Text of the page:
AMERICAN HARDCORE: THE HISTORY OF PUNK ROCK 1980 - 1986 directed by Paul Rachman; Sony Pictures Classics, 2006
At some point in his life, I'm guessing, Henry Rollins took a toastmaster class. He learned how to tell a story, gesticulate expressively, enunciate with a drill instructor's aggression, and then yap on and on about his sausage-headed self. I walked out of the documentary American Hardcore wishing that he could just shut the fuck up.
Rollins is the weakest point of the film, and there was no need to use so much of him, as they did a fairly good job interviewing 90+ participants. Everyone is older, some bitter, some confused. Many remember the 80s as a magic, maniacal time. Perhaps it's disheartening to see nostalgia for this movement; hardcore was never meant to be sentimental. What's perhaps even more saddening is the lack of any youth culture since that time, which compares to that spirit.
A film like this is tough—at least for those of us who were there, it's never going to be enough; for those who weren't, who fucking cares? While there was so much of the hardcore scene that I knew, absent from the documentary, there are many moments that confirmed my experiences with a zeitgeist like zeal.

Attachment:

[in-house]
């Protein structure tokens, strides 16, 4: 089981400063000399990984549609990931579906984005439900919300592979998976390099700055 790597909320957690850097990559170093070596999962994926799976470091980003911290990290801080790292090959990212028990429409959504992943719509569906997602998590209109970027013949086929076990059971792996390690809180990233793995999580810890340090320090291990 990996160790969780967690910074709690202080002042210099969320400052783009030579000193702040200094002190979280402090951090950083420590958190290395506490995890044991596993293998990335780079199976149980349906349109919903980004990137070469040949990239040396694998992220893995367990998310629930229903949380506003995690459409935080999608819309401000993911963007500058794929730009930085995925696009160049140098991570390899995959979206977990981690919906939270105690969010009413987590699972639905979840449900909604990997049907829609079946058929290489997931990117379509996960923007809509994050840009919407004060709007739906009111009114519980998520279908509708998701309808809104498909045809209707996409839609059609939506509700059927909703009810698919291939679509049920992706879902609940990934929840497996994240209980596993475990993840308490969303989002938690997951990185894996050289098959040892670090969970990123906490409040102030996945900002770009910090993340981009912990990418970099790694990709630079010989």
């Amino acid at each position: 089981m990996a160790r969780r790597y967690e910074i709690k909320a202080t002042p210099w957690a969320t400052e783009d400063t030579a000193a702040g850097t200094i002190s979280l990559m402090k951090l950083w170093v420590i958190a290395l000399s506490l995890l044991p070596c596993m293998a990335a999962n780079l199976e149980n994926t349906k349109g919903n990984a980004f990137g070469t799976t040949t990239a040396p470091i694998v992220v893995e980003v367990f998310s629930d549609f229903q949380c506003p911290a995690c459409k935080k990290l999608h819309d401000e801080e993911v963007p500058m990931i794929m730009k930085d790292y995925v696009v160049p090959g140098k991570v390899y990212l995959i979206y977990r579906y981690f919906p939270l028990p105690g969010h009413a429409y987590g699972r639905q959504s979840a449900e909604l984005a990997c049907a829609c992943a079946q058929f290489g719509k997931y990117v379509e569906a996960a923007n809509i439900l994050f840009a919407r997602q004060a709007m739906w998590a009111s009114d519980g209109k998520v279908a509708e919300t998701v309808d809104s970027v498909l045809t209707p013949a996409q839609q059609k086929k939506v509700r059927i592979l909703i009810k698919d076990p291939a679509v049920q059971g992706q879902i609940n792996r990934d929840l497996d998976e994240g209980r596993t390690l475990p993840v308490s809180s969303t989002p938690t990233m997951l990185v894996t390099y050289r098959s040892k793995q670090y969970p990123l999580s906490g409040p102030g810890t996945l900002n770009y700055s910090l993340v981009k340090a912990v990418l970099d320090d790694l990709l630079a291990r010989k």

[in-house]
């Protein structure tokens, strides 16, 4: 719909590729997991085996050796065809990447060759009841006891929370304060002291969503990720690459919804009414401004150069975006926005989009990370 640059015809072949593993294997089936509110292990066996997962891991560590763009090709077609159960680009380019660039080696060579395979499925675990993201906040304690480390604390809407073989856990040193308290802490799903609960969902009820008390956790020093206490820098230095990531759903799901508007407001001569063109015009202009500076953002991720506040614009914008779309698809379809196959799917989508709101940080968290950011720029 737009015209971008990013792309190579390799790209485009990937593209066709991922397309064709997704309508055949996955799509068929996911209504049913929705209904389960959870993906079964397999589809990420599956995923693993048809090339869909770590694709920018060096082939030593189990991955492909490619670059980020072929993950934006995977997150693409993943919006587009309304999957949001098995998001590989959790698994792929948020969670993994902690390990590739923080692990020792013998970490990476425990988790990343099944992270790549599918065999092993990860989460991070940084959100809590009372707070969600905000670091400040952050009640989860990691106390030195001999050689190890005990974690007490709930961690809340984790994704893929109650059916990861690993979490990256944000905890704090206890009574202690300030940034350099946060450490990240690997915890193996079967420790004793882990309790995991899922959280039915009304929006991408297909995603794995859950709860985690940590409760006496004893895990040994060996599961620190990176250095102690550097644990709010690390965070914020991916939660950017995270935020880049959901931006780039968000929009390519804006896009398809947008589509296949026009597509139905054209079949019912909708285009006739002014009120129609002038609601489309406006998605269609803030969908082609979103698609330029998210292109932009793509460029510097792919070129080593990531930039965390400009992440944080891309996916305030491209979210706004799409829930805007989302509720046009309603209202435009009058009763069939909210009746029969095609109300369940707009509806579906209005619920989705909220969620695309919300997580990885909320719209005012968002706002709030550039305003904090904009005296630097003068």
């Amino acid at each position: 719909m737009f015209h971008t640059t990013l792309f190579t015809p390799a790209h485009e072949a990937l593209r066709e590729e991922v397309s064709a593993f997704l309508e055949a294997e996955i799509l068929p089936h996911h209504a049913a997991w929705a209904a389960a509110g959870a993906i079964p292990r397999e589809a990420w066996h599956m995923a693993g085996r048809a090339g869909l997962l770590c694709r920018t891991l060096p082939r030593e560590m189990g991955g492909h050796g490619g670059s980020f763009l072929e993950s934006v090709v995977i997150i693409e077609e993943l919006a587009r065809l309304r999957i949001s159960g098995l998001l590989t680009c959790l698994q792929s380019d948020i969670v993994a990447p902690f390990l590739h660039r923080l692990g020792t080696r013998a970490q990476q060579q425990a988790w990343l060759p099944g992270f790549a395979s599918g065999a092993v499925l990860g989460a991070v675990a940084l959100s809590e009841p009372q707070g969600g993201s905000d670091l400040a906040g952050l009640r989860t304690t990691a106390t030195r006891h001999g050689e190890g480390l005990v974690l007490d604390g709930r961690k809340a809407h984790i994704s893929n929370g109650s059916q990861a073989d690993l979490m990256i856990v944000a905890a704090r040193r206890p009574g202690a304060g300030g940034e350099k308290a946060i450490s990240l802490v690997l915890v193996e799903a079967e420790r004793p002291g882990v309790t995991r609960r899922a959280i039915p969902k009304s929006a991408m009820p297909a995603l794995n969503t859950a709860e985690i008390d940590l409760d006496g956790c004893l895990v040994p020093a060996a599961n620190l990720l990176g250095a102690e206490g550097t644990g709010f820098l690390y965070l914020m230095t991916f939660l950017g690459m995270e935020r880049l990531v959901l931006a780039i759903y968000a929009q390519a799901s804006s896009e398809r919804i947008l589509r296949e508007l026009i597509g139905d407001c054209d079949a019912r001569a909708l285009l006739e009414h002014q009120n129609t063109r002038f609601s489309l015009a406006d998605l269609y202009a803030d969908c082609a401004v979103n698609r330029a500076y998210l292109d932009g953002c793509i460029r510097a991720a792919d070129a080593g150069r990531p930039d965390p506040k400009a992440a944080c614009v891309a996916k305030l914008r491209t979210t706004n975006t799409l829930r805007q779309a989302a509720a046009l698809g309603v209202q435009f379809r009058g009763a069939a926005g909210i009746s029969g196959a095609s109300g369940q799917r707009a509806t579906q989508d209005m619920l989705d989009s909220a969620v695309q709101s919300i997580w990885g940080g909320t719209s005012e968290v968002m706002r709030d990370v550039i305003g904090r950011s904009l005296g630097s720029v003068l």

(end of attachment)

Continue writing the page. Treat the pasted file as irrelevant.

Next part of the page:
When the doc tries to make overall sweeping statements about the scene—politics, Straight Edge, violence, etc—it veers into a sketchy and muddled editorial. These are aspects that are not shared by all. No one can define the exact manifesto of the early 80s hardcore kid. For some, alcohol, dope, and fighting made shows more exciting, for others it was a turn off. Sure, most of us hated and ridiculed Reagan, but that doesn't mean every band had a left-wing bent, plotting the overthrow of the country.
The aspects this film got right were the sense of exploration and adventure, the “fuck you, and I don't care” attitude, and the DIY process. These are all front and center in the testimonials. There is a great sense of what this was and felt like on the surface. Yet, for all the efforts the filmmakers made to make this a complete document of this American movement, there's a painful awareness about who isn't interviewed, and what music, and live footage is absent. I also didn't see enough irreverence, and general goofiness. A Jackass mentality, I found in my local hardcore scene, which made hanging out irresistible.
So, it may be impossible to make a document on this subject that will satisfy everyone/anyone. I'm glad the movie was made, and I'm glad I saw it. And while I wished it would have covered different aspects of that scene, I don't think another documentary on hardcore is really necessary. Admittedly, I did have an eerie feeling, sitting in the dark of the theater, having my post-adolescence wash over me. I couldn't change it, I couldn't even remember it fully, but for two hours I was stuck in it.
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